SAN ANTONIO — A revamped Composites Fabricators Association exhibited strength in exhibits, attendance and new- membership niches at the group's largest convention, held Oct. 20-24 in San Antonio.
CFA has undergone massive changes since becoming a self-managed group and opening a new office in Arlington, Va., in September 1997. Association Management Group of McLean, Va., had run CFA staff functions since 1982.
``The thinking was, we'd get through the transition, settle into a steady work flow and then start attacking the objectives of growth and opportunity,'' Fred Dierks, CFA president, said in a presentation at Composites '98.
``As fate would have it, however, our chance of growth came sooner than anyone anticipated,'' he said. ``We had to act or lose a significant opportunity.'' Dierks is vice president of manufacturing planning and logistics with Aqua Glass Corp. of Adamsville, Tenn.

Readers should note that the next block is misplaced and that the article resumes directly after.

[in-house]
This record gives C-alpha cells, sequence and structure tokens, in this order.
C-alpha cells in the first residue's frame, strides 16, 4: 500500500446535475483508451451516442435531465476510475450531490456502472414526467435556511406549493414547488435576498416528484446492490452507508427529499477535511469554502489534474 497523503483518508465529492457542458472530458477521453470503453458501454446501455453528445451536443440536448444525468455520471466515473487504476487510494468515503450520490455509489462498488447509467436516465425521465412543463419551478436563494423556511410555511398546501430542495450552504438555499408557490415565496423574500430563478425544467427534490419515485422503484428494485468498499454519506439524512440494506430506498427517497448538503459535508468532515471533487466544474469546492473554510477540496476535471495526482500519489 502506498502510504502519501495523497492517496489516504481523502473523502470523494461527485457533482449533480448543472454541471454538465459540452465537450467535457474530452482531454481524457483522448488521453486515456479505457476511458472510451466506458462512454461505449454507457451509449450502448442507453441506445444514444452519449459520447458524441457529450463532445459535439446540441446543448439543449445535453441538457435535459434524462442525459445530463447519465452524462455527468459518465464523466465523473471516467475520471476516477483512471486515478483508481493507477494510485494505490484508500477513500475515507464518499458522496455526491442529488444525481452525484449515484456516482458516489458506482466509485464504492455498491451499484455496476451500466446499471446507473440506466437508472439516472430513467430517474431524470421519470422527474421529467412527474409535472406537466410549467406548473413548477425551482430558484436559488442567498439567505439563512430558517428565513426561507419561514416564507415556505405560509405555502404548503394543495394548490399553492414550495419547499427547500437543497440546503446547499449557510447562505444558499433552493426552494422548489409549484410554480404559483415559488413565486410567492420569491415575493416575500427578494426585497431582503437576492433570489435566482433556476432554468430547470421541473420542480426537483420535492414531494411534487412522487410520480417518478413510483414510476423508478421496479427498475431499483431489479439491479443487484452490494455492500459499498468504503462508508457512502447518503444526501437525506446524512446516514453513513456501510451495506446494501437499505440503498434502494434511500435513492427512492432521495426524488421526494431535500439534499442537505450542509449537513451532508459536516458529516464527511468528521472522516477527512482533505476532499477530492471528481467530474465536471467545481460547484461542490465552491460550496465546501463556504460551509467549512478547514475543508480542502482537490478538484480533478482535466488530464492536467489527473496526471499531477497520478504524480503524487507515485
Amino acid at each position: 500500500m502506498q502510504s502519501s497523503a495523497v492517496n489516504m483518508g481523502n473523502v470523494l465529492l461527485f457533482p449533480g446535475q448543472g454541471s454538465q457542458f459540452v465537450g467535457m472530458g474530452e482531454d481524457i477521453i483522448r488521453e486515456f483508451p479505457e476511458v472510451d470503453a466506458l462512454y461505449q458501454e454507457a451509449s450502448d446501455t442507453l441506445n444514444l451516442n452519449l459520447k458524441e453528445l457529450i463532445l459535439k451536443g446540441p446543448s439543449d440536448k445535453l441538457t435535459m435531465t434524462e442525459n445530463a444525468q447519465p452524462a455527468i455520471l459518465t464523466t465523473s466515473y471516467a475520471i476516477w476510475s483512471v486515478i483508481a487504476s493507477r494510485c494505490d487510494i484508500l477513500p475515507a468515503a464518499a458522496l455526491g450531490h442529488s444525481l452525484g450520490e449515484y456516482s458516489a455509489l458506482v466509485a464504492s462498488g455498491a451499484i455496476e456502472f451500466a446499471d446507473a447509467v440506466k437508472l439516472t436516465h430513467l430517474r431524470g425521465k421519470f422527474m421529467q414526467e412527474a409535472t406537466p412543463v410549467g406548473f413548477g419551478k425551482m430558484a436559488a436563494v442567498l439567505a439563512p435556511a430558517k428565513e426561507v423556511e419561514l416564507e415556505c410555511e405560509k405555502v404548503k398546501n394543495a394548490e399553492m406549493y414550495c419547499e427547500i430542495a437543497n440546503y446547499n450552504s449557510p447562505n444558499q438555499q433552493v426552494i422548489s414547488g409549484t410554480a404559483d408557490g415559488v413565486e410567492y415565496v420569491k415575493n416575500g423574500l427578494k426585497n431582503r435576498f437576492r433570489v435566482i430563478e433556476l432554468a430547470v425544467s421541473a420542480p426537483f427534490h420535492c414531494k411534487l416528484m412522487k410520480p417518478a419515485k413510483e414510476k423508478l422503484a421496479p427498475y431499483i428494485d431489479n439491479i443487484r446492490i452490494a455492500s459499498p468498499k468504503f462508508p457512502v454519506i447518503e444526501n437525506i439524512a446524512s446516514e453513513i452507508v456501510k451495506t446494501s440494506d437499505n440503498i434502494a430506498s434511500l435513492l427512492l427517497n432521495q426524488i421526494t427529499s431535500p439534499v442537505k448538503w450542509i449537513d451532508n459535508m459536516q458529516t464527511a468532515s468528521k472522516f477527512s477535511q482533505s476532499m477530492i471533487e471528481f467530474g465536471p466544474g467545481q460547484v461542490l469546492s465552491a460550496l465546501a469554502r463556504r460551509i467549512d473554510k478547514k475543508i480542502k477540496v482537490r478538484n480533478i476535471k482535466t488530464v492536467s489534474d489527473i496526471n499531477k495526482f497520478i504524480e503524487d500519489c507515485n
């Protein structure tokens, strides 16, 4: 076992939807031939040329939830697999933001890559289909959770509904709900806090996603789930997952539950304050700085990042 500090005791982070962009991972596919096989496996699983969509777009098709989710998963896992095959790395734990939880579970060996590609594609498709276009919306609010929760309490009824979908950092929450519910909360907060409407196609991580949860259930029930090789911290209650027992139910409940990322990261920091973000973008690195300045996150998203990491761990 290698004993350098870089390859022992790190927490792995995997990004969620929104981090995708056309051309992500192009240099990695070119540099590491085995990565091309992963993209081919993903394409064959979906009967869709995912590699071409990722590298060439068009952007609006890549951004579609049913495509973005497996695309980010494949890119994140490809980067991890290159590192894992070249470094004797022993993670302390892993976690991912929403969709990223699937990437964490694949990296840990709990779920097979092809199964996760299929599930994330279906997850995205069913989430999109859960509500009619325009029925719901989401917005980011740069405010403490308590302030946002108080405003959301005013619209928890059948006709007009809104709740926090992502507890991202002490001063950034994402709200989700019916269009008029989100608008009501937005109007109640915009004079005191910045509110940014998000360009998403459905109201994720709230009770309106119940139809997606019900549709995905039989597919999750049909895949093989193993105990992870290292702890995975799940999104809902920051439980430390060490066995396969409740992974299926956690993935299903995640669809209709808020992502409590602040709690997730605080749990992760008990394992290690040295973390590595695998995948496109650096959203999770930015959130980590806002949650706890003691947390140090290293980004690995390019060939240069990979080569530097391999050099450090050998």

Dissension within another organization, the Society of the Plastics Industry Inc.'s Composites Institute, roiled the status quo and opened the door for many of CFA's developments.
Here's what's happened at CFA:
The Automotive Composites Alliance of Troy, Mich., became a CFA division June 1. Two staff members report directly to the ACA board. The group was formed in 1988 as the Sheet Molding Composites Automotive Alliance and had operated as a Composites Institute division for a decade. ACA has 25 composite molders and plastic materials suppliers as members.
A CFA Pultrusion Growth Alliance with 17 members was formed in late June. ``Six months ago, we didn't have many pultruders [as members],'' Missy Henriksen, CFA executive director, said in an interview at Composites '98. ``That has changed. We are responding to what they want.''